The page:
ID the Future Intelligent Design, Evolution, and Science Podcast
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stoics

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The Return of Natural Theology

Influenced by a long line of materialist thinkers, Charles Darwin proposed the mechanism of natural selection as a substitute for God. But how does his theory’s explanatory power measure up to recent scientific discoveries? On this ID The Future, physicist Brian Miller discusses the resurgence of natural theology in modern science with Pat Flynn, co-host of the Philosophy for the People podcast. Natural theology advances arguments for God based on reason and the discoveries of science. It’s an ancient pursuit that fell out of favor in the 19th century as a materialist account of life’s origins took center stage. But scientific findings of the last century point to mind, not a mindless process, as the likeliest explanation for a life-friendly universe. As a result, the pendulum is swinging back to teleology, ushering in a new heyday for natural theology. In addition to giving an historical overview of natural theology, Dr. Miller and Flynn also discuss fundamental problems in origin of life studies that demand a better explanation than materialists can offer. Miller speaks plainly about the problem: “Here’s the fundamental challenge,” he says. “All natural processes tend to create greater disorder (entropy)…The origin of life requires chemicals to go into a state of both high order and high energy. That never happens without help!” This is Part 1 of a 2-part discussion. With thanks to Pat Flynn and the Philosophy for the People podcast for permission to share this interview. Read More ›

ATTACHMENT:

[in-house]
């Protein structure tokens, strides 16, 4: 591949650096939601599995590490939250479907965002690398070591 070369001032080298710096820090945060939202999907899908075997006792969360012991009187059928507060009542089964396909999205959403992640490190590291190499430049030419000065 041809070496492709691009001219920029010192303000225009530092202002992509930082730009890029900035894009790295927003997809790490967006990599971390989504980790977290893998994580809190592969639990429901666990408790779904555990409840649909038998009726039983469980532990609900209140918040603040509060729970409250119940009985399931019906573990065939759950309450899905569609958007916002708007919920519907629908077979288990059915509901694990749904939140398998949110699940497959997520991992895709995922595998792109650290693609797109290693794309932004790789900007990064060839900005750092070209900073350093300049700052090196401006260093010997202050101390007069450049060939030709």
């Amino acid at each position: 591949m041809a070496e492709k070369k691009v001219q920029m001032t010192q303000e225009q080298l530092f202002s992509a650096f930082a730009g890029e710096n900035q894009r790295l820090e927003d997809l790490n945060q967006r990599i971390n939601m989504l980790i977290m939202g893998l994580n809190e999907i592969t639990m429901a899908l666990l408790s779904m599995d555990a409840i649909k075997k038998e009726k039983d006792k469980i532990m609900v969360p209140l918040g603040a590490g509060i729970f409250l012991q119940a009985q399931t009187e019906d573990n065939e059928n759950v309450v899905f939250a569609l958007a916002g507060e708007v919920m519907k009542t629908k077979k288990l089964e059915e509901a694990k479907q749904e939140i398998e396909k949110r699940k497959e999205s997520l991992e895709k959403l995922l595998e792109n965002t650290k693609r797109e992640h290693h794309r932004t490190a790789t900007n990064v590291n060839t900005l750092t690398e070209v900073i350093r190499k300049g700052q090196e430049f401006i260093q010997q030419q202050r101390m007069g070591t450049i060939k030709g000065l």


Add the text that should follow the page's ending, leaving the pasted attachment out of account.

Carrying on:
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Brian Miller: The Surprising Relevance of Engineering in Biology

Today’s ID the Future brings listeners physicist and engineer Brian Miller’s recent lecture at the Dallas Conference on Science and Faith, “The Surprising Relevance of Engineering in Biology.” Miller rebuts several popular arguments for evolution based on claims of poor design in living systems, everything from the “backward wiring” of the vertebrate eye to whales, wrists, ankles, and “junk DNA.” But the main emphasis of this discussion is the exciting sea change in biology in which numerous breakthroughs are occurring by scientists who are treating living systems and subsystems as if they are optimally engineered systems. Some in this movement reject intelligent design for ideological reasons. Others embrace it. But all systems biologists treat these systems as if they are masterfully engineered Read More ›